III. State Law Claims

Lee has also brought claims under Illinois state law for assault, battery, and negligence. Defendants argue that they cannot be held liable for each of Lee's Illinois state law claims pursuant to the Illinois Tort Immunity Act, 745 ILCS 10/2-101 et seq. Pursuant to the Illinois Tort Immunity Act, "a public employee is not liable for his act or omission in the execution or enforcement of any law unless such act or omission constitutes willful and wanton conduct." 745 ILCS 10/2-202. Furthermore, under the Illinois Tort Immunity Act, local public entities are not liable for the acts of an employee where the employee is not also liable. 745 ILCS 10/2-109. Under Illinois law, willful and wanton conduct is defined as "actual or deliberate intention to harm or with an utter indifference to or conscious disregard for the safety of others." Breck v. Cortez, 490 N.E.2d 88, 94 (Ill. App. Ct. 1986).

With respect to the state law claims, Defendants once again argue that the undisputed evidence establishes that the shooting was accidental and, as such, McNeal's actions cannot be viewed as willful and wanton. However, as indicated above, there are genuinely disputed facts relating to the shooting that are for a jury to decide. Furthermore, as Illinois courts have found, willful and wanton conduct does not need to be an intentional act. Carter v. Chicago Police Officers, 165 F.3d 1071, 1081 (7th Cir. 1998)(stating that under Illinois law, willful and wanton conduct is not necessarily an intentional act). Conduct of an officer can still be considered willful and wanton if it is done in "reckless disregard for the safety of others." Id. Based on the evidence submitted by the parties, there is still an issue of fact as to whether the actions of McNeal were willful and wanton under the legal standard. A reasonable jury might conclude that under the circumstances it was reasonable for McNeal to have his gun drawn and that the shot he fired was an unfortunate accident that was not areckless disregard for the safety of Lee. However, a reasonable jury might also conclude that McNeal, by his actions, was at the very least indifferent to the danger of the situation and the safety of those around him. Thus, we cannot find at this stage in the litigation that Defendants are immune from suit on Lee's state law claims on the basis of the Illinois Tort Immunity Act.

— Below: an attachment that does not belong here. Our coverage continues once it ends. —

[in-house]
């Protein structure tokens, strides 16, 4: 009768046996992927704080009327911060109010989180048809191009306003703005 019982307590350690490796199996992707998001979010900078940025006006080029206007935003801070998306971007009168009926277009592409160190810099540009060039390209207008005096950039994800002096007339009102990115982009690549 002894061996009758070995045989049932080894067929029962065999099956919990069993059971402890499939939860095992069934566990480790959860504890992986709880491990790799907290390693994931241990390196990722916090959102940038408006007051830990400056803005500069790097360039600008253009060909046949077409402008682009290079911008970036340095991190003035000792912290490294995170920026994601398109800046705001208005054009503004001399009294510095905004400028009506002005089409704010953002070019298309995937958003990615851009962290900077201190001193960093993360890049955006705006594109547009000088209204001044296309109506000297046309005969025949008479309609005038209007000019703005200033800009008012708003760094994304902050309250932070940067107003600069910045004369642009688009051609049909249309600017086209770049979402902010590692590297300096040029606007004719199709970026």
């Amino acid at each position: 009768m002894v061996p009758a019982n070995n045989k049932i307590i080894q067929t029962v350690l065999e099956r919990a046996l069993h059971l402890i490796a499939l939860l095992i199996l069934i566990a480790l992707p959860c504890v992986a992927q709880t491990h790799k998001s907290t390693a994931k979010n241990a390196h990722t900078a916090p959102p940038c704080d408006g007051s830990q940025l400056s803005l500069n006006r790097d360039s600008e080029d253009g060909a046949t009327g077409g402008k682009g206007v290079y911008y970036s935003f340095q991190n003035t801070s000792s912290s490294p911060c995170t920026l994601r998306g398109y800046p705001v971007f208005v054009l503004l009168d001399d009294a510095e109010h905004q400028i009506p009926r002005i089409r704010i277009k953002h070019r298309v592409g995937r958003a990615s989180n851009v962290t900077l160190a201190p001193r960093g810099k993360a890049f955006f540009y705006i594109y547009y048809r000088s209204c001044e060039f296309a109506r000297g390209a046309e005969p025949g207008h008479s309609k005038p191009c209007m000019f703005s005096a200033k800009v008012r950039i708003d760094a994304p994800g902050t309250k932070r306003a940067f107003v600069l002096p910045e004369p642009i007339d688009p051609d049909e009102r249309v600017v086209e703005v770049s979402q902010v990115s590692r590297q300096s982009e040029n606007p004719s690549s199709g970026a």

Defendants' final argument with respect to the state law claims is that McNeal did not have the requisite intent to commit either an assault or a battery against Lee. Under Illinois law "[a] battery occurs when one 'intentionally or knowingly without legal justification and by any means, (1) causes bodily harm to an individual or (2) makes physical contact in an insulting or provoking nature with an individual.'" Smith v. City of Chicago, 242 F.3d 737 (7th Cir. 2001)(quoting in part 720 ILCS 5/12-3(a)). An assault has been defined as the "unlawful offer of corporal injury by force, or force unlawfully directed, under such circumstances as to create a well-founded fear of imminent peril, coupled with the apparent present ability to effectuate the attempt if not prevented." Parrish by Bowker v. Donahue, 443 N.E.2d 786, 789 (Ill. App. Ct. 1982). Defendants' argument that McNeal lacked the requisite intent and that his actions were justified is based upon the conclusion that the undisputed facts establish that the shooting was an accident. However, as indicated above, there are material disputes with respect to the issue of whether the shooting was an accident. Thus, we deny Defendants' motion for summary judgment on Lee's state law claims.

IV. Punitive Damages

Defendants argue that if the court were to find that the undisputed facts established that McNeal's actions were not willful and wanton then the court should also grant Defendants' motion for summary judgment with respect to the punitive damages claim as there would be no evidence of any intent to cause harm on McNeal's part. However, since we have not found that summary judgment is appropriate on Lee's state law claims and issues of fact remain surrounding the shooting, we deny the motion for summary judgment on the punitive damages claim.

CONCLUSION

Therefore, based on the forgoing analysis, we grant Defendants' motion for summary judgment on the failure to train Monell claim in Count II. We deny Defendants' motion for summary judgment on all other claims.

Samuel Der-Yeghiayan United States District Court Judge

20081029